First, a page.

My breath fogs the plexiglass wall of the holding cell as I stare at the surreal scene unfolding before me. On the far side of the intake area, orange-clad prisoners stare back at me from similar cells. One, sporting a shaved head and a black soul patch, gestures wildly and mouths unheard obscenities at the passersby. A large, dark blue shadow moves in from my right and obscures the view.
“You wanted something?” the deputy says through the small rectangular notch in the glass.
“Yes, I need to make a phone call–they said I could make a phone call.”
The deputy looks at me with an expression that is not unkind and removes the ring of keys from his belt. I smile, relieved–grateful for any consideration.
He inserts the key into the lock. “Can you remain calm, sir, just like you are now?”
“Yes, I’ll be calm.”
He gives the key a half turn and asks, “Who did you want to call?”
“My wife–I need to call my wife. She’ll be worried.”
The deputy’s expression changes, registering something between amusement and revulsion. He removes the key and clips the ring back onto his belt. “You can’t call your wife, sir.”
Now the deputy laughs out loud and says, “Because you murdered her.”
From “Madison 2-Forever”
Roger Dougherty caught a glimpse of his humped shadow on the hallway wall and immediately looked away. Gnome, he thought. And then he smiled. Not at his grotesque, arthritic image, which had sent more than one Trick-or-Treater scurrying wide-eyed back to mommy, but because he had remembered an appropriate word. He said the word aloud: “Gnome,” then, “troll,” then … that was as far as he got. Arthritis and Alzheimer’s–another big double “A” battery that kept going and going and going. He could recall the propeller beanie he’d worn as a child but not where he’d hung his hat the previous evening.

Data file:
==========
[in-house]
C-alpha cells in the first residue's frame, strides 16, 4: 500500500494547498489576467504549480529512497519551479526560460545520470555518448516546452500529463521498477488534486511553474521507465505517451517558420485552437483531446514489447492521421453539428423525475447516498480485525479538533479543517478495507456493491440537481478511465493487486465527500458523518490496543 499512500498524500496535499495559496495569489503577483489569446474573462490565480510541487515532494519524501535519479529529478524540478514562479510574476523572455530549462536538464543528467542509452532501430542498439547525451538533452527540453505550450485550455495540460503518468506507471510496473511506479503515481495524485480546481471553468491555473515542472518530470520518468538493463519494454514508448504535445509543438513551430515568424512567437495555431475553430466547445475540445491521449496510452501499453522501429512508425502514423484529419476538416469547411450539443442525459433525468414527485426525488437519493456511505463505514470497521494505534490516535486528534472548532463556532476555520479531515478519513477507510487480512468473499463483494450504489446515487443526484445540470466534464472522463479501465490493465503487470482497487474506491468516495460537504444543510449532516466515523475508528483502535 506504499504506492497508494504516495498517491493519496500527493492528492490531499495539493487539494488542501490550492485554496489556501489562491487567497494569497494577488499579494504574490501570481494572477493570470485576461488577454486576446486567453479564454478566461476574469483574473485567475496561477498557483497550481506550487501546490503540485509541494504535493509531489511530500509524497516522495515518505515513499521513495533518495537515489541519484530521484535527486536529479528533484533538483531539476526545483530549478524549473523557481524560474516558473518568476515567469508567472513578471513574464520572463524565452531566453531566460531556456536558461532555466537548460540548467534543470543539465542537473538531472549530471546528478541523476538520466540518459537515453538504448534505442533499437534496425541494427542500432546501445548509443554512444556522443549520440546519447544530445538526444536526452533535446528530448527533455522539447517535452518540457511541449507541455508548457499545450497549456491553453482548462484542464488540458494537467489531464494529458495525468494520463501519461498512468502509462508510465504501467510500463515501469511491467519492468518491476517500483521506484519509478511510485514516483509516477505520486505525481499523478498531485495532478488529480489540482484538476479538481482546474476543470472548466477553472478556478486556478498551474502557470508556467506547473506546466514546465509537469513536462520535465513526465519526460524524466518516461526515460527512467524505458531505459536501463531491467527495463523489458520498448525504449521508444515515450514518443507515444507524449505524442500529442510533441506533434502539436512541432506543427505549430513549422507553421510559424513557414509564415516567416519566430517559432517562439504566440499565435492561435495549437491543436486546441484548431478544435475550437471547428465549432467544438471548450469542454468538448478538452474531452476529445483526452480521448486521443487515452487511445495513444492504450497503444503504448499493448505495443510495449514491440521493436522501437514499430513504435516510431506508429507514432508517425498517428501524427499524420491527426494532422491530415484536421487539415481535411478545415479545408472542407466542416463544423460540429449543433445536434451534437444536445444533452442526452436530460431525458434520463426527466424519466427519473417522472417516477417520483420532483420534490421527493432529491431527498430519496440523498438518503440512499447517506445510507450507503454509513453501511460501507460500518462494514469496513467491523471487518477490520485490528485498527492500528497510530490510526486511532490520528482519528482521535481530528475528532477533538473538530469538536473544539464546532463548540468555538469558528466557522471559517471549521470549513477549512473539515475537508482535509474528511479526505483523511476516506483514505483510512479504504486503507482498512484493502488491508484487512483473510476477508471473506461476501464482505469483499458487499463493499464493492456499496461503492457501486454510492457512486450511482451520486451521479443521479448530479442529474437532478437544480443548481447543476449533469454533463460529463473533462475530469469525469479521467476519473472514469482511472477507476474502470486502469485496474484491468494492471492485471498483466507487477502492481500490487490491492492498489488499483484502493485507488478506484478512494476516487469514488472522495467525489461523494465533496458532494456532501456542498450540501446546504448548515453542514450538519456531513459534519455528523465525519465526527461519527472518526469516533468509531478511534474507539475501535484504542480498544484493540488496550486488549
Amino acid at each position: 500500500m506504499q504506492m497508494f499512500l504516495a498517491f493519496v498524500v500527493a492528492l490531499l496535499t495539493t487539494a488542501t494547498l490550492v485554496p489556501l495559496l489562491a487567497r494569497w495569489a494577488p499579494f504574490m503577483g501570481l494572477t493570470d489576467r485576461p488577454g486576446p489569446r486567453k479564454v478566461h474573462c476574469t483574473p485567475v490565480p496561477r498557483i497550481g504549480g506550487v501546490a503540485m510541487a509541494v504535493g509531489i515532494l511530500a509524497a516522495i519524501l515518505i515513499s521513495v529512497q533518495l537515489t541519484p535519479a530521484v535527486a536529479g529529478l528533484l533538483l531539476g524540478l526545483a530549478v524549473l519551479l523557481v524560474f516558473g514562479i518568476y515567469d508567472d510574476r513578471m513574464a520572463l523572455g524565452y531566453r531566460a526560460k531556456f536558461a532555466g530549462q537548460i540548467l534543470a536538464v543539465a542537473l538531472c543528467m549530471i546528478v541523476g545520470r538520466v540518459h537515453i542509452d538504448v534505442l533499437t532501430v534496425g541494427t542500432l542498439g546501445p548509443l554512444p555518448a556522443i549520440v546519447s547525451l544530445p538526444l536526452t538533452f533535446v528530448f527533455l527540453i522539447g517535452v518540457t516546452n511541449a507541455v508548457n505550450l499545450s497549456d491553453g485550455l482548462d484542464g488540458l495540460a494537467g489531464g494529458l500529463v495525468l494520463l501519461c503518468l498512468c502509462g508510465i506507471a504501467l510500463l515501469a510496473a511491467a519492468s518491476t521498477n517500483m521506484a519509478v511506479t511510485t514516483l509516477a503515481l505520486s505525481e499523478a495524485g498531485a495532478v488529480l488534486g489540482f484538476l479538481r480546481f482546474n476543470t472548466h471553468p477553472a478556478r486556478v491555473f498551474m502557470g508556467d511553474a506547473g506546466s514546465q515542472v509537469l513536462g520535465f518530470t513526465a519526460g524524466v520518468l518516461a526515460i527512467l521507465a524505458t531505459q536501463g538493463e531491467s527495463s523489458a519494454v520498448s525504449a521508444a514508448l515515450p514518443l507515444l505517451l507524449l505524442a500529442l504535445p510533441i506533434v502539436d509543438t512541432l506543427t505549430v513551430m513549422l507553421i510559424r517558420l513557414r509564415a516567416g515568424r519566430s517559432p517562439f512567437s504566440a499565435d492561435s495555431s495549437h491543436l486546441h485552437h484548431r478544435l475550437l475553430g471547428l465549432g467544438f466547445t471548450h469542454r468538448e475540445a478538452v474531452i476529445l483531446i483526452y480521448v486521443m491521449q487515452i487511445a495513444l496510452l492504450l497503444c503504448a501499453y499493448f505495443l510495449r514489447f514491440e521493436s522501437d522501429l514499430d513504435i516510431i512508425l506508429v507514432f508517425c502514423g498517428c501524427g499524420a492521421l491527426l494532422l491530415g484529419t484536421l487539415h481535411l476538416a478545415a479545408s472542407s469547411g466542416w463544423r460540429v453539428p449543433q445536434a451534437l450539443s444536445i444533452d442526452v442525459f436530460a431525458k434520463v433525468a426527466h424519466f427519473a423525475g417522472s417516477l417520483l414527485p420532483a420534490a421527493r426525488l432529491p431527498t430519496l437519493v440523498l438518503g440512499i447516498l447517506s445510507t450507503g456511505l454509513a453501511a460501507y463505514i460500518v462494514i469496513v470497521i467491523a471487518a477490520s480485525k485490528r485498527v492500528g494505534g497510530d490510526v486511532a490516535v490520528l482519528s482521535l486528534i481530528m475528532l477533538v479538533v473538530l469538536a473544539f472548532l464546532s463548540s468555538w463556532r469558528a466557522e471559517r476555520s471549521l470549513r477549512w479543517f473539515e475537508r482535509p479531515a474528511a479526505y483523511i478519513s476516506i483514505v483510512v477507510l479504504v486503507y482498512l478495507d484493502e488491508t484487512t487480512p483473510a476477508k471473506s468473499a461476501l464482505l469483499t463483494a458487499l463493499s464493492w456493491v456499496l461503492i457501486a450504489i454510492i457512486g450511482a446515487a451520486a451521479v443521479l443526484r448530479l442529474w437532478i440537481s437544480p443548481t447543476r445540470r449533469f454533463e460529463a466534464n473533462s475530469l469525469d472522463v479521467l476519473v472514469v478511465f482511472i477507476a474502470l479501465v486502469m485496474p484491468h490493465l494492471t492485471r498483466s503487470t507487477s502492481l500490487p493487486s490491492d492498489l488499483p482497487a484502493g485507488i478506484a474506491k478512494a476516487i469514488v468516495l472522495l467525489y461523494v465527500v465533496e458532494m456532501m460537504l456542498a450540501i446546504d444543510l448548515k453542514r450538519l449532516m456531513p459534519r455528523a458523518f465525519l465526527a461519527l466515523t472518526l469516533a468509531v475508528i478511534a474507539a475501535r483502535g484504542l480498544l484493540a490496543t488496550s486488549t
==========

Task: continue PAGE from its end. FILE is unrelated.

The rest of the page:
The eight-pound sledgehammer connected with McConnell’s forehead at a velocity of almost ten feet per second. He dropped like a cow in a slaughterhouse.
Malcolm Leatherby stepped down off the chute and, struggling just a little, pulled the body free of the passageway.
McConnell’s eyes were fixed and dull already, and there was an inch-deep indentation midway between them and the line of curly brown hair. Malcolm maneuvered a chain and pulley device out into the center of the room, placing a large washtub underneath. “Go out the side door, Hannah, and fetch Warren to come help me with the lifting. Oh, and may as well tell your momma to fire up the smokehouse as soon as she finishes in the kitchen. This part won’t take too long.”
The girl was almost through the door when her father called to her. “You did good, honey. You’re a real asset to the family.”
From “Flying Jenny”
The summer of 1935 was as hot and dry as any I could remember. Sixty-two years later, I can still feel the peculiar tickle of that harsh season’s sweat snaking its way down over my ribcage as though it were something alive and seeking escape. I can see the sun-parched grass and the initials “A” and “J” etched with a finger on the toes of my dusty Buster Browns. It was the summer I was forced to abandon forever all my eleven-year-old certainties.
If you want to read the conclusion to these and other stories, order Scattered, Smothered, and Covered by Bob Strother